Fast-paced innovation can be exhilarating, but it can also be a recipe for confusion.
Take Wi-Fi, the popular wireless-networking technology that's taken the computer and consumer electronics industries by storm. The term specifically refers to a handful of standards approved by industry groups that has made wireless networking inexpensive and nearly unbiquitous in the latest gadgets and computers. The Wi-Fi standards use unlicensed radio spectrum to transfer data between devices, such as a laptop and a wireless-networking router.
802.11b was the first of the Wi-Fi standards to become popular about five years ago. Two other standards, 802.11a and 802.11g, have joined it as Wi-Fi standards, and still another, 802.11n, is on the way, although still a way off. Some of these work together, but some don't. Each offers slightly different advantages and disadvantages. All are available in commercial products you can buy now.
Wireless networking has become common in the latest computers and gadgets, with the tech that drives it morphing faster than you can say "router."
Wireless-networking standards can be daunting: Some work together, some don't. Each has advantages and disadvantages. All are available in commercial products you can buy now. Get fluent in Wi-Fi speak so you can pick the gear that's right for you.
Sorting out the alphabet soup can be as frustrating as untangling the ball of wires behind your PC that the standards are supposed to help replace. For example, 802.11n is still in development but manufacturers are trying to get a jump on the demand for it by developing products using a technology that 802.11n will be based on. Called MIMO, it's getting lots of buzz as some wireless-router makers tout it as the most powerful flavor of Wi-Fi to date.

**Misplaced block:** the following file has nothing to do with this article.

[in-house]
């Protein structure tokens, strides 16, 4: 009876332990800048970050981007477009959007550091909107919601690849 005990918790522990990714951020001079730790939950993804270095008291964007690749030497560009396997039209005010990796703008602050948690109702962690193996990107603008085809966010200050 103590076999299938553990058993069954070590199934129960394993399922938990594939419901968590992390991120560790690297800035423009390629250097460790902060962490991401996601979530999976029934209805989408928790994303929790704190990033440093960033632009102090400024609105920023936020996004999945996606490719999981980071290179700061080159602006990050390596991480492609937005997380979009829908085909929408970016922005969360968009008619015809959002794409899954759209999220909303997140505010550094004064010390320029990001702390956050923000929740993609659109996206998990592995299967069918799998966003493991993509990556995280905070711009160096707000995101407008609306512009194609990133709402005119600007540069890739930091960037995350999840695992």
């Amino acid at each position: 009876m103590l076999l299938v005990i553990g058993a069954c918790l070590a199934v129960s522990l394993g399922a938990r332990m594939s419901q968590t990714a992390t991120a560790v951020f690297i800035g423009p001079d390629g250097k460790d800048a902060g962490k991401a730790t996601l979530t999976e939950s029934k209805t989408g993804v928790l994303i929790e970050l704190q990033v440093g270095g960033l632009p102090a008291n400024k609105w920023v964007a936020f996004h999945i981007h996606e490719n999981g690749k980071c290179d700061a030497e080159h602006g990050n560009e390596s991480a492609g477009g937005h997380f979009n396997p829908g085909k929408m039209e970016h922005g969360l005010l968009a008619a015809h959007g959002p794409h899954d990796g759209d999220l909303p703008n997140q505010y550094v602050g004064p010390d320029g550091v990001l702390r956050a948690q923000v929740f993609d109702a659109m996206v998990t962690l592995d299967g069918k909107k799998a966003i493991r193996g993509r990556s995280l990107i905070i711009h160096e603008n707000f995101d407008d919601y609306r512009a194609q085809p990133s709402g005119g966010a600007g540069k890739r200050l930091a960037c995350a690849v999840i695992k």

Here are the basics to begin cutting through the knot.
What are the different flavors of Wi-Fi?
Wi-Fi standards are set by the Institute of Electrical and Electronics Engineers, or IEEE, and the Wi-Fi Alliance, an industry group responsible for interoperability testing. So far they have finalized and approved three standards: 802.11a, 802.11b and 802.11g.
802.11n is a proposed specification that will become a Wi-Fi standard once it's finalized by the IEEE and the Wi-Fi Alliance completes its interoperability testing. Groups have submitted various 802.11n proposals to the IEEE, but are still debating what to include in the standard. It isn't expected to be completed until late 2006, with products based on the standard coming out in early 2007.
Some companies are also touting a wireless-networking technology known as MIMO. This is not technically a variety of Wi-Fi, or even an industry standard. Rather, it is the technology that's expected to form the basis of 802.11n.
What is MIMO and what does it do?
MIMO (pronounced my-mo) stands for multiple input, multiple output and refers to the use of more than one antenna to send and receive two or more unique data streams over the same channel simultaneously in wireless devices, resulting in networks with long ranges and high throughputs. It is currently the primary basis for the proposed 802.11n standard.
In addition to multiple antennas, MIMO products use specialized software, allowing data sent from access points in multiple streams to be received and deciphered by clients. In combination, the multiple antennas and software allow data to be reliably sent and received in environments with considerable interference over relatively long distances.
MIMO products create wireless networks that can reach significantly farther than current Wi-Fi networks and still provide high data throughputs. In some cases, wireless networks using MIMO technology can reach over 300 feet and still send and receive data at 30mbps.
However, Pre-N products offer higher throughputs at the outer edges of its range, according to reviewers.